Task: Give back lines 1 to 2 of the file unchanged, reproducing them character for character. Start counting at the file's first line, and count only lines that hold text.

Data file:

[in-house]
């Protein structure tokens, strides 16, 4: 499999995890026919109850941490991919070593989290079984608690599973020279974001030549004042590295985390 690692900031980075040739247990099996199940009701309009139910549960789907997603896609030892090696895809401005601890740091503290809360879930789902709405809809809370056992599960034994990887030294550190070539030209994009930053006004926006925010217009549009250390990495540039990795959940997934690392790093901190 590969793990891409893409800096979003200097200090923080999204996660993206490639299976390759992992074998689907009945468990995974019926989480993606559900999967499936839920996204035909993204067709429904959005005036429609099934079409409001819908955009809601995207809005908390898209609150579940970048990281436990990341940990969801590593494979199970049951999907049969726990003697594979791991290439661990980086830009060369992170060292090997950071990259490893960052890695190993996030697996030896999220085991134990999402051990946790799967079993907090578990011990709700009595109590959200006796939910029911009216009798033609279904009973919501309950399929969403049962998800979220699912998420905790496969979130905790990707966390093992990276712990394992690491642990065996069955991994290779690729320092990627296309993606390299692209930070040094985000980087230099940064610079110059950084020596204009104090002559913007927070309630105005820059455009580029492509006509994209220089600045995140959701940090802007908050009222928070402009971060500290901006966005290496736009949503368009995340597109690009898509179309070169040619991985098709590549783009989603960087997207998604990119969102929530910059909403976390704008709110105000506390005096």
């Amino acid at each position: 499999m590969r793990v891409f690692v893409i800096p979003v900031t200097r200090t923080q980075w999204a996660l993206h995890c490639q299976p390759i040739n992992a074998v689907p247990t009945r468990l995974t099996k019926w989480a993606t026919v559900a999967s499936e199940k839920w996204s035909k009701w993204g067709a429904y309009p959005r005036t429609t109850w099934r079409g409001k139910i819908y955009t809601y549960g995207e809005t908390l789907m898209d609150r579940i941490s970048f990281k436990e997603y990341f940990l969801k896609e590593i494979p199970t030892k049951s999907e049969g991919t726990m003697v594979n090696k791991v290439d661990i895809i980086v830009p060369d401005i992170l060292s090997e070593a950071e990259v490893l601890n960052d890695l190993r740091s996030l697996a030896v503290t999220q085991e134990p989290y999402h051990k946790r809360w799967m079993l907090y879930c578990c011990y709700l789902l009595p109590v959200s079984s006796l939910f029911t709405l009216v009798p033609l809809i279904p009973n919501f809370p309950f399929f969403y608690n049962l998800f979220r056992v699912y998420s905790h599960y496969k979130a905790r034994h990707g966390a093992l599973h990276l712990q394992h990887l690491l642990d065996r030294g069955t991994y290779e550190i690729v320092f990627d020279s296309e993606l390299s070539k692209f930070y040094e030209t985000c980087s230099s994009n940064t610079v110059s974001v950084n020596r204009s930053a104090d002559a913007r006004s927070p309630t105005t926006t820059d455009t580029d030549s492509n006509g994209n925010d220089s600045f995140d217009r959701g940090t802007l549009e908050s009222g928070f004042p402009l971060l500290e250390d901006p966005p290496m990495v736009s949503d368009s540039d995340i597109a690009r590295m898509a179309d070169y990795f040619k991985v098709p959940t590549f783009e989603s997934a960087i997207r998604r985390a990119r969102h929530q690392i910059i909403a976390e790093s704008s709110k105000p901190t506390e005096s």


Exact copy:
[in-house]
């Protein structure tokens, strides 16, 4: 499999995890026919109850941490991919070593989290079984608690599973020279974001030549004042590295985390 690692900031980075040739247990099996199940009701309009139910549960789907997603896609030892090696895809401005601890740091503290809360879930789902709405809809809370056992599960034994990887030294550190070539030209994009930053006004926006925010217009549009250390990495540039990795959940997934690392790093901190 590969793990891409893409800096979003200097200090923080999204996660993206490639299976390759992992074998689907009945468990995974019926989480993606559900999967499936839920996204035909993204067709429904959005005036429609099934079409409001819908955009809601995207809005908390898209609150579940970048990281436990990341940990969801590593494979199970049951999907049969726990003697594979791991290439661990980086830009060369992170060292090997950071990259490893960052890695190993996030697996030896999220085991134990999402051990946790799967079993907090578990011990709700009595109590959200006796939910029911009216009798033609279904009973919501309950399929969403049962998800979220699912998420905790496969979130905790990707966390093992990276712990394992690491642990065996069955991994290779690729320092990627296309993606390299692209930070040094985000980087230099940064610079110059950084020596204009104090002559913007927070309630105005820059455009580029492509006509994209220089600045995140959701940090802007908050009222928070402009971060500290901006966005290496736009949503368009995340597109690009898509179309070169040619991985098709590549783009989603960087997207998604990119969102929530910059909403976390704008709110105000506390005096």